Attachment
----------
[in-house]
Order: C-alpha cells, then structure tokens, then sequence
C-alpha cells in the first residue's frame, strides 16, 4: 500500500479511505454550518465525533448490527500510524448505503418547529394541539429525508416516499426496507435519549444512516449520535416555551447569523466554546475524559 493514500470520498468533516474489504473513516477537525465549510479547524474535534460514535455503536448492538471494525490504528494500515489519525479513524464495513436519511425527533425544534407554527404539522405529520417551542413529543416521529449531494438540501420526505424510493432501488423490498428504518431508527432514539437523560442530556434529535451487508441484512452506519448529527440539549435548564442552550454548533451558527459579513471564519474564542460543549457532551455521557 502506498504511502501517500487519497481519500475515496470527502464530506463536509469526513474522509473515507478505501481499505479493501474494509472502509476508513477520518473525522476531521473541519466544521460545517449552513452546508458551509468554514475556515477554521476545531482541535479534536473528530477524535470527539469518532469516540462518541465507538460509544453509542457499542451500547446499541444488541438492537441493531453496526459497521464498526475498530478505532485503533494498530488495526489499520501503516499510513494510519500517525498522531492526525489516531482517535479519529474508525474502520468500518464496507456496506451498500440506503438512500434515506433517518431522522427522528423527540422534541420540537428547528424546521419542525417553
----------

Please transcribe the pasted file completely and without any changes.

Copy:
[in-house]
Order: C-alpha cells, then structure tokens, then sequence
C-alpha cells in the first residue's frame, strides 16, 4: 500500500479511505454550518465525533448490527500510524448505503418547529394541539429525508416516499426496507435519549444512516449520535416555551447569523466554546475524559 493514500470520498468533516474489504473513516477537525465549510479547524474535534460514535455503536448492538471494525490504528494500515489519525479513524464495513436519511425527533425544534407554527404539522405529520417551542413529543416521529449531494438540501420526505424510493432501488423490498428504518431508527432514539437523560442530556434529535451487508441484512452506519448529527440539549435548564442552550454548533451558527459579513471564519474564542460543549457532551455521557 502506498504511502501517500487519497481519500475515496470527502464530506463536509469526513474522509473515507478505501481499505479493501474494509472502509476508513477520518473525522476531521473541519466544521460545517449552513452546508458551509468554514475556515477554521476545531482541535479534536473528530477524535470527539469518532469516540462518541465507538460509544453509542457499542451500547446499541444488541438492537441493531453496526459497521464498526475498530478505532485503533494498530488495526489499520501503516499510513494510519500517525498522531492526525489516531482517535479519529474508525474502520468500518464496507456496506451498500440506503438512500434515506433517518431522522427522528423527540422534541420540537428547528424546521419542525417553